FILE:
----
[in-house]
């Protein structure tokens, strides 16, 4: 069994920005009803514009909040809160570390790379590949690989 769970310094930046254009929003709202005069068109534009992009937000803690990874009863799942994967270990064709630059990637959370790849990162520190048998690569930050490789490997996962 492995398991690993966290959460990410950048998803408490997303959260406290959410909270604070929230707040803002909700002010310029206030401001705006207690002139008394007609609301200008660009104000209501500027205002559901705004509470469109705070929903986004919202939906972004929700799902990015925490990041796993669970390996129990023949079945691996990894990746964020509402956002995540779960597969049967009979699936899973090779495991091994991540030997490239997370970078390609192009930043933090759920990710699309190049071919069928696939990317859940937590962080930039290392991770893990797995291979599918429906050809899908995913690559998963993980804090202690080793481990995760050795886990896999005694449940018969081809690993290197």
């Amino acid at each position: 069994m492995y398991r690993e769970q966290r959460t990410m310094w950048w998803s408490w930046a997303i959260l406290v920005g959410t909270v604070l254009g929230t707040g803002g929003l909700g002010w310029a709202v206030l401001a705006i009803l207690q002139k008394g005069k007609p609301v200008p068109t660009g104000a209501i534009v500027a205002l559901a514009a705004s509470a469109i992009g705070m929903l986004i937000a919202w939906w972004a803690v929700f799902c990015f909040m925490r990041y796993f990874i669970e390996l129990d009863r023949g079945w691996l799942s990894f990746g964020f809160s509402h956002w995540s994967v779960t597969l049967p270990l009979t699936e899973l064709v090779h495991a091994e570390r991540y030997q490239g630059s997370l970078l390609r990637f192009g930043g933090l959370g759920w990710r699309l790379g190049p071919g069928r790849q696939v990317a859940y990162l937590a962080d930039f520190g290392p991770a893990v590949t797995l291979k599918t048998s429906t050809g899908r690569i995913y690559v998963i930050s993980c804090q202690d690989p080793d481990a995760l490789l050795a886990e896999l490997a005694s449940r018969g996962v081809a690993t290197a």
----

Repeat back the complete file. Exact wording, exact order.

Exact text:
[in-house]
């Protein structure tokens, strides 16, 4: 069994920005009803514009909040809160570390790379590949690989 769970310094930046254009929003709202005069068109534009992009937000803690990874009863799942994967270990064709630059990637959370790849990162520190048998690569930050490789490997996962 492995398991690993966290959460990410950048998803408490997303959260406290959410909270604070929230707040803002909700002010310029206030401001705006207690002139008394007609609301200008660009104000209501500027205002559901705004509470469109705070929903986004919202939906972004929700799902990015925490990041796993669970390996129990023949079945691996990894990746964020509402956002995540779960597969049967009979699936899973090779495991091994991540030997490239997370970078390609192009930043933090759920990710699309190049071919069928696939990317859940937590962080930039290392991770893990797995291979599918429906050809899908995913690559998963993980804090202690080793481990995760050795886990896999005694449940018969081809690993290197």
């Amino acid at each position: 069994m492995y398991r690993e769970q966290r959460t990410m310094w950048w998803s408490w930046a997303i959260l406290v920005g959410t909270v604070l254009g929230t707040g803002g929003l909700g002010w310029a709202v206030l401001a705006i009803l207690q002139k008394g005069k007609p609301v200008p068109t660009g104000a209501i534009v500027a205002l559901a514009a705004s509470a469109i992009g705070m929903l986004i937000a919202w939906w972004a803690v929700f799902c990015f909040m925490r990041y796993f990874i669970e390996l129990d009863r023949g079945w691996l799942s990894f990746g964020f809160s509402h956002w995540s994967v779960t597969l049967p270990l009979t699936e899973l064709v090779h495991a091994e570390r991540y030997q490239g630059s997370l970078l390609r990637f192009g930043g933090l959370g759920w990710r699309l790379g190049p071919g069928r790849q696939v990317a859940y990162l937590a962080d930039f520190g290392p991770a893990v590949t797995l291979k599918t048998s429906t050809g899908r690569i995913y690559v998963i930050s993980c804090q202690d690989p080793d481990a995760l490789l050795a886990e896999l490997a005694s449940r018969g996962v081809a690993t290197a």